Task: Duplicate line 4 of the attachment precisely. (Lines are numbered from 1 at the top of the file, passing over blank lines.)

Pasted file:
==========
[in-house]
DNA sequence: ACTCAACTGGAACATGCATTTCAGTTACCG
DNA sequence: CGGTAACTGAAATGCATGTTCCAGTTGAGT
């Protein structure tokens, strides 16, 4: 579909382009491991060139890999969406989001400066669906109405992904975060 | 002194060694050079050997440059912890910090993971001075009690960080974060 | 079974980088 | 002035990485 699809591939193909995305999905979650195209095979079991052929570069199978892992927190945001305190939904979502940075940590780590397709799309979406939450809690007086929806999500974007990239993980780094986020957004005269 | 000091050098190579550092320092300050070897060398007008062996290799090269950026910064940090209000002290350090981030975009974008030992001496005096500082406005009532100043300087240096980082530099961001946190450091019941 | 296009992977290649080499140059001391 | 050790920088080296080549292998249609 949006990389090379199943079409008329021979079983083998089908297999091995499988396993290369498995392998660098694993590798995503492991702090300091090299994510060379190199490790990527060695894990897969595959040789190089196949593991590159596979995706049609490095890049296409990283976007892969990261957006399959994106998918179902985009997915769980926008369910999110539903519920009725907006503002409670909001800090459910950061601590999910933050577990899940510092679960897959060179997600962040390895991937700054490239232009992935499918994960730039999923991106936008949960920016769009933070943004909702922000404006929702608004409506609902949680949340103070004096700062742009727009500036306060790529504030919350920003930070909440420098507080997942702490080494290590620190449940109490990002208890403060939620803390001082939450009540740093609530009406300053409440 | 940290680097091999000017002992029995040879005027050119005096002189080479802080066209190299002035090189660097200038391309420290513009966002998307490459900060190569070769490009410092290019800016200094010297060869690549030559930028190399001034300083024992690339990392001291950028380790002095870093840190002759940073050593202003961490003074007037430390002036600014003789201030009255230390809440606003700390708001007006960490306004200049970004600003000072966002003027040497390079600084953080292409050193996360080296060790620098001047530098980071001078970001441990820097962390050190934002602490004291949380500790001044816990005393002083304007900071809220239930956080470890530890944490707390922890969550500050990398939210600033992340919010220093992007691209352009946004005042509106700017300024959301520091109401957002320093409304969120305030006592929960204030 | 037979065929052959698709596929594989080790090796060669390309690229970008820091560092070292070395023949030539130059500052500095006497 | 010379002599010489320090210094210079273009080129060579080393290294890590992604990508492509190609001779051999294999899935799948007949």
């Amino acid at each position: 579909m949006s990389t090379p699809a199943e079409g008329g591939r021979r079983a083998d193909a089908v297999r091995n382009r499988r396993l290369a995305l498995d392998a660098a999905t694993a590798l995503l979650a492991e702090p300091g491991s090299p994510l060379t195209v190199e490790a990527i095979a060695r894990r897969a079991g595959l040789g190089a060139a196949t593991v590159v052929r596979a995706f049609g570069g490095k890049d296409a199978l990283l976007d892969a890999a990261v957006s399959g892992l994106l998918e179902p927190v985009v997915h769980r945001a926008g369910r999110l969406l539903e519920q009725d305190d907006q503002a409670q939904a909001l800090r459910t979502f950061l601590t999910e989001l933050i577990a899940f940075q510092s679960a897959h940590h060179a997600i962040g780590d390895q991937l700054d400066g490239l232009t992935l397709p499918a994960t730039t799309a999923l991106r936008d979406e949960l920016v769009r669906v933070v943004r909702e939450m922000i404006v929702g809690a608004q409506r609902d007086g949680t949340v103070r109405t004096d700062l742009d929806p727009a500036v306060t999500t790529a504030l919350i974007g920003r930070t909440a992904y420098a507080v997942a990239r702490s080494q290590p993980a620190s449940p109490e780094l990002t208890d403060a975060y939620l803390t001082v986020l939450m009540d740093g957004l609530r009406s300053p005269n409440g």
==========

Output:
């Protein structure tokens, strides 16, 4: 579909382009491991060139890999969406989001400066669906109405992904975060 | 002194060694050079050997440059912890910090993971001075009690960080974060 | 079974980088 | 002035990485 699809591939193909995305999905979650195209095979079991052929570069199978892992927190945001305190939904979502940075940590780590397709799309979406939450809690007086929806999500974007990239993980780094986020957004005269 | 000091050098190579550092320092300050070897060398007008062996290799090269950026910064940090209000002290350090981030975009974008030992001496005096500082406005009532100043300087240096980082530099961001946190450091019941 | 296009992977290649080499140059001391 | 050790920088080296080549292998249609 949006990389090379199943079409008329021979079983083998089908297999091995499988396993290369498995392998660098694993590798995503492991702090300091090299994510060379190199490790990527060695894990897969595959040789190089196949593991590159596979995706049609490095890049296409990283976007892969990261957006399959994106998918179902985009997915769980926008369910999110539903519920009725907006503002409670909001800090459910950061601590999910933050577990899940510092679960897959060179997600962040390895991937700054490239232009992935499918994960730039999923991106936008949960920016769009933070943004909702922000404006929702608004409506609902949680949340103070004096700062742009727009500036306060790529504030919350920003930070909440420098507080997942702490080494290590620190449940109490990002208890403060939620803390001082939450009540740093609530009406300053409440 | 940290680097091999000017002992029995040879005027050119005096002189080479802080066209190299002035090189660097200038391309420290513009966002998307490459900060190569070769490009410092290019800016200094010297060869690549030559930028190399001034300083024992690339990392001291950028380790002095870093840190002759940073050593202003961490003074007037430390002036600014003789201030009255230390809440606003700390708001007006960490306004200049970004600003000072966002003027040497390079600084953080292409050193996360080296060790620098001047530098980071001078970001441990820097962390050190934002602490004291949380500790001044816990005393002083304007900071809220239930956080470890530890944490707390922890969550500050990398939210600033992340919010220093992007691209352009946004005042509106700017300024959301520091109401957002320093409304969120305030006592929960204030 | 037979065929052959698709596929594989080790090796060669390309690229970008820091560092070292070395023949030539130059500052500095006497 | 010379002599010489320090210094210079273009080129060579080393290294890590992604990508492509190609001779051999294999899935799948007949």